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Carlos Alcaraz improves to 4-1 in five-set matches.

Alcaraz: 'I Want To Play Big Battles'

Spaniard survives match point scare on Wednesday

Carlos Alcaraz can be described in many ways, but fearful isn’t one of them.

The 19-year-old, seeded sixth at Roland Garros, had ice water in his veins as he stared down a match point in the fourth set of his second-round battle on Wednesday with Albert Ramos-Vinolas. He played fearlessly in the tightest moments of the fourth-set tie-break and maintained his intensity as they passed the four-hour mark, eventually smacking a ball into the stands with glee after his 6-1, 6-7(9), 5-7, 7-6(2), 6-4 comeback.

”You always have nerves in the match, but I think I wasn’t nervous today,” said Alcaraz. “Just maybe at the end of the fourth set when I was down match point, there was maybe that thought, ‘Well, you are one point from losing.' But I tried not to think that I'm in Roland Garros. I'm trying to enjoy the moment.

”I respect him. I know him a lot. I knew that it was going to be a great match and a tough match. But I'm very happy with my level, being able to come back and of course beat him at the end.”

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Alcaraz might still be a teenager who only secured his driver’s license a few months ago, but he’s no longer a rookie on Tour. Despite this being only his sixth Grand Slam appearance, he has a 4-1 record in five-set matches. He’s served out matches to win ATP Masters 1000 titles and defeat legends of the game. He’s played on show courts at every Grand Slam.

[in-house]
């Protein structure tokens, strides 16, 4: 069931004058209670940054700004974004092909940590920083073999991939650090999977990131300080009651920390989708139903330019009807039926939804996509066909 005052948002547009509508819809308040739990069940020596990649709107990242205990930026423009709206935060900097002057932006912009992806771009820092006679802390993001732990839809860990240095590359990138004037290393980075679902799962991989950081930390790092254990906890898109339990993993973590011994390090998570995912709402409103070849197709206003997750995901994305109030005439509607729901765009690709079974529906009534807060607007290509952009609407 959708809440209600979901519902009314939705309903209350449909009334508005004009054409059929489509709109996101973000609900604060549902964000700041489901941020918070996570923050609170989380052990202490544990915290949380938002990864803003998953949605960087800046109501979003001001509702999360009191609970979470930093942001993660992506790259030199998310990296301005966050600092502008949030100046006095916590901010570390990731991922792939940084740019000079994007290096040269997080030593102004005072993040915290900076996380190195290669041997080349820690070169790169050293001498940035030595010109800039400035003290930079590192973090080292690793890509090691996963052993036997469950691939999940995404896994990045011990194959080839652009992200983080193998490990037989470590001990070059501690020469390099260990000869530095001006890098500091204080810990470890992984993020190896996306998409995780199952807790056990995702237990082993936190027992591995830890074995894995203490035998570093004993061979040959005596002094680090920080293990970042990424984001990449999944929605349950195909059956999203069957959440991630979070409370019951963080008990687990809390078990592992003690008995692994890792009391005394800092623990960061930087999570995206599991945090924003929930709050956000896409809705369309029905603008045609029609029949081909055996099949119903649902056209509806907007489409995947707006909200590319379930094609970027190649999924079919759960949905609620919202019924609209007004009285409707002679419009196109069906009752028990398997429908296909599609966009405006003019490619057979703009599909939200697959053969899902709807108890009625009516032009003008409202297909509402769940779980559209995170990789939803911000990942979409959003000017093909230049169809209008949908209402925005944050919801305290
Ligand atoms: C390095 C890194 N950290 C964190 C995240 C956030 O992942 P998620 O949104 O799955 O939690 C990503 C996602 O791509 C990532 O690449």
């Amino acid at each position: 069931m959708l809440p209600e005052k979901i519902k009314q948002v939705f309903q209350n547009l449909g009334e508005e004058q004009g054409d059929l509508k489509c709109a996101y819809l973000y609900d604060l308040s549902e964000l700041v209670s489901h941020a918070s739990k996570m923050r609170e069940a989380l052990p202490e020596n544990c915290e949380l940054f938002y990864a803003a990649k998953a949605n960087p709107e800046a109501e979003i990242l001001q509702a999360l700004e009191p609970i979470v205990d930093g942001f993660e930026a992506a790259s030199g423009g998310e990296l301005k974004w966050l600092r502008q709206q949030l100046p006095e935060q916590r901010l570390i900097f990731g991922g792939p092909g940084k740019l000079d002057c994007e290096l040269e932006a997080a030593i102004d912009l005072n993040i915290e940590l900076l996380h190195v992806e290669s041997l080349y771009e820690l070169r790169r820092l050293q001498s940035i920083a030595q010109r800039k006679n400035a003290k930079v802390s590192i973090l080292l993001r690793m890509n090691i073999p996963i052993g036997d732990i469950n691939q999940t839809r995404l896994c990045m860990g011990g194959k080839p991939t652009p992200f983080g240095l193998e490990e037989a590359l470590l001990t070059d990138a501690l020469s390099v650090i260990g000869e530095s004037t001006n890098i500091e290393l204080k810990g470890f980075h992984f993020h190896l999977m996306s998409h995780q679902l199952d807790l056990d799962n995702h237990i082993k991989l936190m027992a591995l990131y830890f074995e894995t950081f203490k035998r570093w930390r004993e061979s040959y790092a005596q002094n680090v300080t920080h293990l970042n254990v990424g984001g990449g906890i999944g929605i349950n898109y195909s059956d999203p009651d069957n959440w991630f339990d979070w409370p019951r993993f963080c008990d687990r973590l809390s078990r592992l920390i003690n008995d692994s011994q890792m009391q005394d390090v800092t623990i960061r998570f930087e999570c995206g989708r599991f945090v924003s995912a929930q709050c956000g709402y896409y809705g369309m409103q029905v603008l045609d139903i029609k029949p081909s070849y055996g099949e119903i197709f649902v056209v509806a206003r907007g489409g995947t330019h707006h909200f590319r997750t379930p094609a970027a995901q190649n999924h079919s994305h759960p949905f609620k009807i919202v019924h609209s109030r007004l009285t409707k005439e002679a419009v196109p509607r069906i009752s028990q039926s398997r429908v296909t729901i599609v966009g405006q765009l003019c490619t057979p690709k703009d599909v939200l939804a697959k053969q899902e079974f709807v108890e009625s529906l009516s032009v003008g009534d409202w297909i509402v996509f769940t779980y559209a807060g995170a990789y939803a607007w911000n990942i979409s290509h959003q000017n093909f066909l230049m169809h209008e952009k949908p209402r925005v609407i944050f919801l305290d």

It might be a stretch to refer to a 19-year-old as a veteran, but he’s already gained a level of experience that only a select few of his peers on Tour can match.

”I'm still young, but I would say a pretty experienced player now. I feel comfortable playing in big stadiums, big matches, playing in Grand Slams,” said Alcaraz. “Physically and mentally, I'm strong. I think I'm ready to play these kinds of matches in these situations and these tournaments."

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Perhaps most importantly, Alcaraz is relishing these moments. He riled the crowd up when the moment called for it against Ramos-Vinolas and took time to sign autographs after more than four hours of play.

His path doesn’t get easier as he gears up for a high-profile third-round showdown with No. 27 seed Sebastian Korda, but it’s a position that Alcaraz wants to continue finding himself in.

"In the fourth and fifth sets, I smiled with my team. So I enjoy the battles,” said Alcaraz. "I want to play big battles and tough battles against the best players in the world.”

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